Unfortunately, many myths and misconceptions surround the issue of suicide, and an upcoming event entitled “Even Polo Players Get the Blues” addresses that reality.
The event (a polo match between Cornell University and Skidmore College) will take place on Feb. 29, and is held in memory of Sue Knight, a former captain for the Cornell Polo team and head coach at Skidmore. This will be the sixth year the event will be held (at 1 p.m. at the Cornell Oxley Equestrian Center on Pine Tree Road), and in the words of my longtime friend Ann Michel, “As a player on the Cornell Polo team in the early 1980s [Cornell won the national championship in 1980 and 1981], I really looked up to Sue. When we learned in 2013 that she had taken her own life, we were shocked.”
That is understandable. Sue was an Ivy League graduate, an elite player and respected coach, and as Michel stated, few people knew of her challenges. According to Michel, “Sue was outgoing. She was accomplished, and while polo players tend to be driven, ‘Type A’ personalities, it took everyone by surprise.” She added, “She kept it all hidden, and that’s how we came up with the name ‘Even Polo Players Get the Blues.’”
After their friend’s passing, several members of the tightly-knit polo community made the decision to honor her by creating an ongoing event to raise awareness. “Some of us put our heads together,” Ann offered, “and we said ‘Let’s have a game in Sue’s honor,’ and we decided to partner with Suicide Prevention and Crisis Services.”
The first year, the game was held outdoors, and Michel recalled that luckily, it didn’t rain. Polo is a game that is much too unsafe for all athletes—two and four-legged—if played on a wet field, so the organizers chose to move future events to the indoor facility and hold it in the winter, so as not to compete with the plethora of events that take place in our small window of nice weather.
Organizing and keeping the event going helps Sue’s friends and colleagues address the feelings so often experienced by those who lose a friend or loved one to suicide. “There are so many ‘what-ifs,’” Michel stated, “and you feel so helpless. That’s why we chose to partner with an organization dedicated to education and prevention, so we can help work toward a more open society, where mental illness is not perceived so differently than other illnesses.” She added, “The impact we can make will be hard to quantify, but we want to know that we’re just trying to make a difference.”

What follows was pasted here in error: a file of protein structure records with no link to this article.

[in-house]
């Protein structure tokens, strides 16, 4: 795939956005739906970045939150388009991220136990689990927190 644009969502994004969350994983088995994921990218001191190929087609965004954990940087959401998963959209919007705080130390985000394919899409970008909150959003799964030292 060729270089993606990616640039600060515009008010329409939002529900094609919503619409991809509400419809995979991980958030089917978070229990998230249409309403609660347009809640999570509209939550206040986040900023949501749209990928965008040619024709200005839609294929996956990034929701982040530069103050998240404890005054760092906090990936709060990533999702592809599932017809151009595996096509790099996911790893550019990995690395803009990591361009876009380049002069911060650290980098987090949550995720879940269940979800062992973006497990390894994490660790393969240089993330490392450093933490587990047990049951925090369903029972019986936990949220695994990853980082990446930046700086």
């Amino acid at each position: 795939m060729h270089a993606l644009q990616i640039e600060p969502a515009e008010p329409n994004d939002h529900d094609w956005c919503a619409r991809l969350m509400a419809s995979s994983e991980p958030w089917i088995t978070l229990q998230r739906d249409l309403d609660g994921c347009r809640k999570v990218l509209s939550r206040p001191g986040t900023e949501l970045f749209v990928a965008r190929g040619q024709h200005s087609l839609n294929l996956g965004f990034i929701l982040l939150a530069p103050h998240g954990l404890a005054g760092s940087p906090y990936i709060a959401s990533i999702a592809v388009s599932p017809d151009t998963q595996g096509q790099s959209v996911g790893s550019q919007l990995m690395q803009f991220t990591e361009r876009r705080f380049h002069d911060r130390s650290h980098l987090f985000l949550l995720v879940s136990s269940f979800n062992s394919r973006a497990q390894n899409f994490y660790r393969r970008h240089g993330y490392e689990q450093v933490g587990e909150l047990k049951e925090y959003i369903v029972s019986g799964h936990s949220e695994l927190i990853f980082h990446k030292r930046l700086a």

The event will offer an opportunity to watch a fast-paced polo match—a worthwhile reason in and of itself to attend—and it will also give those who attend an opportunity to meet the players from both teams (including the horses). There will be a polo skills demonstration during which visitors will be given a chance to hit a polo ball. Also, food will be provided by Mama Said Hand Pies. There will be no admission price, but donations to SPCS will be gratefully accepted.
If you have never seen a polo match, I highly recommend attending this event. Like ice hockey, the sport features a convergence of numerous skill sets, and it is a great sport to watch. Plus, there is a level of dedication not required by most sports, given when you play a game of baseball, for example, you put the glove, ball and bat in the trunk of your car and call it a day. For polo players, Michel says, “Logistically, playing polo involves a lot. The horses have to eat every day, they need to be cared for, and you never get more than 12 hours off.”
I was asked to meet up at Argos with some visiting friends on Saturday evening, and while we tried to have a conversation, it was nearly impossible given the raucous behavior in the adjoining room. It was a bit annoying until one of my friends peeked in, and reported, “It’s the Cornell women’s hockey team. They are celebrating going undefeated for the entire ECAC Hockey Regular season.” Understood. Next up, Cornell (19-0-3 in conference play) will host St. Lawrence for a three-game series next weekend for the ECAC Hockey Quarterfinals.